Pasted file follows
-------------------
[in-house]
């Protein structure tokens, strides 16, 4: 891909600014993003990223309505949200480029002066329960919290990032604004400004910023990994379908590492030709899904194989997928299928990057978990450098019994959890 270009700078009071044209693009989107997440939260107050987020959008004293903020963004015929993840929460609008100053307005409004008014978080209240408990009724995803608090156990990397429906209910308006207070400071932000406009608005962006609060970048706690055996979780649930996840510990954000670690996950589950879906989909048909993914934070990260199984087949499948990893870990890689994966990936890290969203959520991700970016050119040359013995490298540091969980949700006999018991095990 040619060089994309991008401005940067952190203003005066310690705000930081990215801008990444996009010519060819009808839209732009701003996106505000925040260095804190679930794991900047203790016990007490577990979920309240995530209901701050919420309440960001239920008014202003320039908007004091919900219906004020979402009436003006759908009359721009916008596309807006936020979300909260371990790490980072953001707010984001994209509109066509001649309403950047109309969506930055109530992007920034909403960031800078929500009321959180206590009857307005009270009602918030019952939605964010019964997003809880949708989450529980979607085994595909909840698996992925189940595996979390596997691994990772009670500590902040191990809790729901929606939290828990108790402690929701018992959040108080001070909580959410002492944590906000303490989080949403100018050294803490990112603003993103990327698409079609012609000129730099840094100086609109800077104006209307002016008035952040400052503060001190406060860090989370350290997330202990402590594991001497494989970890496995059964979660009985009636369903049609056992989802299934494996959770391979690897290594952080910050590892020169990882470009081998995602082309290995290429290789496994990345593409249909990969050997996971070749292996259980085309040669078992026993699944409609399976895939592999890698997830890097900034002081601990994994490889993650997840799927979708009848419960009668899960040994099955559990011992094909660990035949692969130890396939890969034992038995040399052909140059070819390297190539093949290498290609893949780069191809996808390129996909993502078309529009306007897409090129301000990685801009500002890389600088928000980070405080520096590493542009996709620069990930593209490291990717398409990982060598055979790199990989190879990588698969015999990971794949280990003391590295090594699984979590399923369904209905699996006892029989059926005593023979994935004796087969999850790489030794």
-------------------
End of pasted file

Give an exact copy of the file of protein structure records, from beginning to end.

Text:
[in-house]
């Protein structure tokens, strides 16, 4: 891909600014993003990223309505949200480029002066329960919290990032604004400004910023990994379908590492030709899904194989997928299928990057978990450098019994959890 270009700078009071044209693009989107997440939260107050987020959008004293903020963004015929993840929460609008100053307005409004008014978080209240408990009724995803608090156990990397429906209910308006207070400071932000406009608005962006609060970048706690055996979780649930996840510990954000670690996950589950879906989909048909993914934070990260199984087949499948990893870990890689994966990936890290969203959520991700970016050119040359013995490298540091969980949700006999018991095990 040619060089994309991008401005940067952190203003005066310690705000930081990215801008990444996009010519060819009808839209732009701003996106505000925040260095804190679930794991900047203790016990007490577990979920309240995530209901701050919420309440960001239920008014202003320039908007004091919900219906004020979402009436003006759908009359721009916008596309807006936020979300909260371990790490980072953001707010984001994209509109066509001649309403950047109309969506930055109530992007920034909403960031800078929500009321959180206590009857307005009270009602918030019952939605964010019964997003809880949708989450529980979607085994595909909840698996992925189940595996979390596997691994990772009670500590902040191990809790729901929606939290828990108790402690929701018992959040108080001070909580959410002492944590906000303490989080949403100018050294803490990112603003993103990327698409079609012609000129730099840094100086609109800077104006209307002016008035952040400052503060001190406060860090989370350290997330202990402590594991001497494989970890496995059964979660009985009636369903049609056992989802299934494996959770391979690897290594952080910050590892020169990882470009081998995602082309290995290429290789496994990345593409249909990969050997996971070749292996259980085309040669078992026993699944409609399976895939592999890698997830890097900034002081601990994994490889993650997840799927979708009848419960009668899960040994099955559990011992094909660990035949692969130890396939890969034992038995040399052909140059070819390297190539093949290498290609893949780069191809996808390129996909993502078309529009306007897409090129301000990685801009500002890389600088928000980070405080520096590493542009996709620069990930593209490291990717398409990982060598055979790199990989190879990588698969015999990971794949280990003391590295090594699984979590399923369904209905699996006892029989059926005593023979994935004796087969999850790489030794």